Why ICD-10 Timing is Everything
Prudent owners and managers in charge of the daily operations at medical practices make it their business to stay on top of changes in industry and governmental requirements regarding health care, such as the upcoming required shift from the International Classification of Diseases code version 9 to ICD-10.
The United States government has announced that we must make the transition to ICD-10 by October 1, 2015. This is an extension to the due date, as we were formerly required to make the change in 2014. Many medical organizations had informed the government that they were simply not going to make the transition in time.
As you can see, timing is everything when it comes to the ICD-10 transition. It would be a good idea to assume that the government will not be offering yet another extension to get ready. Read on for details about the criticality of ICD-10 timing.
Training and Practice
Don’t let your staff grow complacent about preparing for the transition to ICD-10. Undoubtedly, they will need sufficient time to undergo training.
A good way to get started is by taking advantage of the ICD-10 Code Converter. Your team can quickly see how simple it is to convert ICD-9 codes into ICD-10 codes.
Your organization may find it useful to hire a consultant to help your team prepare for using the new codes with testing and practice sessions.
Improving How We Fight Disease
The change to ICD-10 will help medical researchers in the battle against disease because the new code will help scientists use data that is much more precise. As new diseases arise, we will need an arsenal of data to develop treatment protocols.
The sooner we all become proficient at ICD-10, the better we will be able to supply such crucial information to researchers.
Make Sure Your Vendor will be Ready in Time
Not all software providers will allocate the same resources to develop upgraded versions of their electronic health record software. To give yourself some peace of mind, you’ll want to contact your provider to make sure that they will be ready well ahead of the mandated switch over deadline.
Keep in mind that the ICD codes are managed and updated by the World Health Organization, and that many countries around the world have already adopted ICD-10. Soon enough, medical organizations in the U.S. will be able to work more closely with counterparts in other nations because they are finally all using the same code set.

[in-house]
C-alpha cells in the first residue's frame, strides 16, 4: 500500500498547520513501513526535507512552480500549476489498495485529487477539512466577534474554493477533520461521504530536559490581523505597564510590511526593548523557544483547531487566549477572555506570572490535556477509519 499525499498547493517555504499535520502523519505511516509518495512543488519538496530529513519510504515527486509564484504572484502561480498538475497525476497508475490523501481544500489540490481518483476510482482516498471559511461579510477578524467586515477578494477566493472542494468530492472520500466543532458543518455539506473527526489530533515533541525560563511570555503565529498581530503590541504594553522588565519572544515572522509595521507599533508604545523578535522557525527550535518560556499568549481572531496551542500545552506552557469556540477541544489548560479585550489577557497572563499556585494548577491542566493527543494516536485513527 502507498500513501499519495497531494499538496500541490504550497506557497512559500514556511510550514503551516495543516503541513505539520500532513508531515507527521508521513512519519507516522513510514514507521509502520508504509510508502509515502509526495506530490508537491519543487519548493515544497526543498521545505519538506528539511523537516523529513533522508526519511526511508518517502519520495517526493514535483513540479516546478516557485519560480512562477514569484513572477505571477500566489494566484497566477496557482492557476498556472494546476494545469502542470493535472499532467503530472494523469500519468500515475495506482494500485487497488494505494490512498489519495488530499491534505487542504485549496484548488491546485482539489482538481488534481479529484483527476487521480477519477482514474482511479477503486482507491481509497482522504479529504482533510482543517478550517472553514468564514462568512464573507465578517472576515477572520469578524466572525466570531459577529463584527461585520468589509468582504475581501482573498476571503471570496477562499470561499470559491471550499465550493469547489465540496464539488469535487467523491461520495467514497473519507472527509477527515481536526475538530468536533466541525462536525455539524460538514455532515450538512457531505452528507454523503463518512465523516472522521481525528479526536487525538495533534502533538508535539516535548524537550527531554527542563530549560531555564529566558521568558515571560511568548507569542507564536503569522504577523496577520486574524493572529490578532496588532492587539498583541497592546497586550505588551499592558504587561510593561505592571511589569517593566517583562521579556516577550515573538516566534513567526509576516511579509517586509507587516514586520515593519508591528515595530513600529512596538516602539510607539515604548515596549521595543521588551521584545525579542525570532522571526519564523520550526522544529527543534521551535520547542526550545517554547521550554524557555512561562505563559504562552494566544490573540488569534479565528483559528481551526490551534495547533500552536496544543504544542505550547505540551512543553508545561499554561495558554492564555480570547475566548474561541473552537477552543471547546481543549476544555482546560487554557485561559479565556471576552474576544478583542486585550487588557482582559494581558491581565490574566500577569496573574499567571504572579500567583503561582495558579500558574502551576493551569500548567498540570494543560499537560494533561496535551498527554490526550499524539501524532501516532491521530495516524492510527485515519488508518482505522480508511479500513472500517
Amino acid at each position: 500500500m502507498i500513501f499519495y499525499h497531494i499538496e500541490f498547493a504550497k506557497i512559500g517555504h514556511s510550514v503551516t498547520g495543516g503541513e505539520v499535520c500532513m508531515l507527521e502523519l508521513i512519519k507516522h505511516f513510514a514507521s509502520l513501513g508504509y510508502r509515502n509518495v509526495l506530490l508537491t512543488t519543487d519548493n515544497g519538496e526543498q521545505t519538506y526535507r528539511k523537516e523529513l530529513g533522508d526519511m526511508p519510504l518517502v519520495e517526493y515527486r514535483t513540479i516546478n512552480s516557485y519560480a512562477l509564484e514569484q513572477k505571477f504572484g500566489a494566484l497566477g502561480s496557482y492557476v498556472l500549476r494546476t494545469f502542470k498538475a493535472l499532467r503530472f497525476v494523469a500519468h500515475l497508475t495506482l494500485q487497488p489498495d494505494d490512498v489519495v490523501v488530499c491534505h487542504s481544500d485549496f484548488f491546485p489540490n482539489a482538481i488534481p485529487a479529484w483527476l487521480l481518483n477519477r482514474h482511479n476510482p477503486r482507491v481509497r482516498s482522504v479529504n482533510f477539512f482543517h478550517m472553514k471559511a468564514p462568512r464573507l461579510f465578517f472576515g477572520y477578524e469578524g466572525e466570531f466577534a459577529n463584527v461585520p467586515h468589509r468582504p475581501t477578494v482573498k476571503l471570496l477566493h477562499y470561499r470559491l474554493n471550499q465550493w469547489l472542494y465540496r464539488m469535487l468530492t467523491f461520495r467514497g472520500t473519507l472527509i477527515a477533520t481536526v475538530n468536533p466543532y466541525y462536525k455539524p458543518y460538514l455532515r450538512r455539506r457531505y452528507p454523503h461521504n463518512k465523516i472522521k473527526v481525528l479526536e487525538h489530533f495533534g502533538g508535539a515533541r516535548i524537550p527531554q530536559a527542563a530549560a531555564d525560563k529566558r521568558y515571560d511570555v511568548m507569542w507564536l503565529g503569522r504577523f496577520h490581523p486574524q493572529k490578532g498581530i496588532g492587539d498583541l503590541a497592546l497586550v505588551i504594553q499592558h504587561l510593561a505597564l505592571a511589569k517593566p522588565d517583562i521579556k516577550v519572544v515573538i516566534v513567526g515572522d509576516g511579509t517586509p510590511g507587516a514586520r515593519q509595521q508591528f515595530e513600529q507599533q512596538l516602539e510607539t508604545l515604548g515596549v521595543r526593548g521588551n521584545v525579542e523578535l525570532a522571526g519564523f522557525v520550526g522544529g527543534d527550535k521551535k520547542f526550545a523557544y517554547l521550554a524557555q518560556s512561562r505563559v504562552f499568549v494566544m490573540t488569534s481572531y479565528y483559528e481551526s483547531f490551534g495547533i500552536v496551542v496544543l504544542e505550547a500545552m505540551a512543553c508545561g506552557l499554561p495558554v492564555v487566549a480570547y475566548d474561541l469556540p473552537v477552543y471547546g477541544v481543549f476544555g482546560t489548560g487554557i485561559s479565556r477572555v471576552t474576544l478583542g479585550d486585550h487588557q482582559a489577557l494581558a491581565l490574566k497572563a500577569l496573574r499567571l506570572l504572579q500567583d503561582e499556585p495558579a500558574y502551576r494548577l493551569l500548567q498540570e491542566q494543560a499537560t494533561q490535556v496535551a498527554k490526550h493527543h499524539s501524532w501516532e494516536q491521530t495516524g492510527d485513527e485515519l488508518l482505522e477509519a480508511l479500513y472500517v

Remember that your medical practice will need to be compliant with ICD-10 in a timely fashion in order to continue getting financial incentives from Medicare and Medicaid.
This is because you cannot demonstrate Meaningful Use to these entities without using certified EHR software that integrates the latest code set. Eligible professionals are entitled to get as much as $44,000 from Medicare and up to $63,750 from Medicaid.
While your team may find it tempting to postpone dealing with the looming ICD-10 transition, you will need to make it a priority to carve out time in their schedules to enable them to learn the new codes and how to implement them. Otherwise, you might find yourself scrambling to catch up while your competitors have a firmer grasp of the new code base.
- The World Health Organization is in charge of maintaining and updating the International Classification of Diseases code.
- Our government now requires medical organizations to make the switch from ICD-9 to ICD-10 by October 1, 2015.
- You need to arrange for time and resources so your team can learn and practice using ICD-10 codes.
- Double-check with your software provider to make sure it will include ICD-10 in its upgrade before next October.
About Stephen O'Connor
As a Director of Digital Marketing at Advanced Data Systems Corporation, Stephen spends his day's planning, writing, & designing resources for the modern healthcare professional. He has a strong affinity for snow crab legs, the ocean, and Rutgers Football.